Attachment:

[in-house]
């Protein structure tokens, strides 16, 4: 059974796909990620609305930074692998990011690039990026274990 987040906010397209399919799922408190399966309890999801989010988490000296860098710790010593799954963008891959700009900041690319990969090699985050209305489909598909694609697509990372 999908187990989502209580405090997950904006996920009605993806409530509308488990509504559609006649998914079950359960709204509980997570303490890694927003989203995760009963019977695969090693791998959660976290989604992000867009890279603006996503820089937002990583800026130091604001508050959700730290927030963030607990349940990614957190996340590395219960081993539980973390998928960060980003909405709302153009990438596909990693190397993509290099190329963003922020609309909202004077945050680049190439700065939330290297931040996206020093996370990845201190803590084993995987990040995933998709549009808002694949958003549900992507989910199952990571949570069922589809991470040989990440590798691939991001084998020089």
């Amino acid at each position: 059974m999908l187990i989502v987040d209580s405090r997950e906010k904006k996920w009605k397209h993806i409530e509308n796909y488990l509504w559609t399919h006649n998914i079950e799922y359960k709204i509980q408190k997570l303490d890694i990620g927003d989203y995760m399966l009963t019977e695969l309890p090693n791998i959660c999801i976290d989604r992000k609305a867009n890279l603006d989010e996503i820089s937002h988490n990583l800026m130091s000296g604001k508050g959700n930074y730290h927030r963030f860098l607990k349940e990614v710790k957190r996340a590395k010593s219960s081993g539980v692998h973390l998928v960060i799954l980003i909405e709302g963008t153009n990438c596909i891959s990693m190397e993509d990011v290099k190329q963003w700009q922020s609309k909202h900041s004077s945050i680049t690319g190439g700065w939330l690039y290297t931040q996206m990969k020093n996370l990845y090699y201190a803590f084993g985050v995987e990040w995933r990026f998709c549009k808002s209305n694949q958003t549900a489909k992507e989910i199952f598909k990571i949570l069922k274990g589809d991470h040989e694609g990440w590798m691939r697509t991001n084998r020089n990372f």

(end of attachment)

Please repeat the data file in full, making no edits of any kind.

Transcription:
[in-house]
């Protein structure tokens, strides 16, 4: 059974796909990620609305930074692998990011690039990026274990 987040906010397209399919799922408190399966309890999801989010988490000296860098710790010593799954963008891959700009900041690319990969090699985050209305489909598909694609697509990372 999908187990989502209580405090997950904006996920009605993806409530509308488990509504559609006649998914079950359960709204509980997570303490890694927003989203995760009963019977695969090693791998959660976290989604992000867009890279603006996503820089937002990583800026130091604001508050959700730290927030963030607990349940990614957190996340590395219960081993539980973390998928960060980003909405709302153009990438596909990693190397993509290099190329963003922020609309909202004077945050680049190439700065939330290297931040996206020093996370990845201190803590084993995987990040995933998709549009808002694949958003549900992507989910199952990571949570069922589809991470040989990440590798691939991001084998020089």
């Amino acid at each position: 059974m999908l187990i989502v987040d209580s405090r997950e906010k904006k996920w009605k397209h993806i409530e509308n796909y488990l509504w559609t399919h006649n998914i079950e799922y359960k709204i509980q408190k997570l303490d890694i990620g927003d989203y995760m399966l009963t019977e695969l309890p090693n791998i959660c999801i976290d989604r992000k609305a867009n890279l603006d989010e996503i820089s937002h988490n990583l800026m130091s000296g604001k508050g959700n930074y730290h927030r963030f860098l607990k349940e990614v710790k957190r996340a590395k010593s219960s081993g539980v692998h973390l998928v960060i799954l980003i909405e709302g963008t153009n990438c596909i891959s990693m190397e993509d990011v290099k190329q963003w700009q922020s609309k909202h900041s004077s945050i680049t690319g190439g700065w939330l690039y290297t931040q996206m990969k020093n996370l990845y090699y201190a803590f084993g985050v995987e990040w995933r990026f998709c549009k808002s209305n694949q958003t549900a489909k992507e989910i199952f598909k990571i949570l069922k274990g589809d991470h040989e694609g990440w590798m691939r697509t991001n084998r020089n990372f």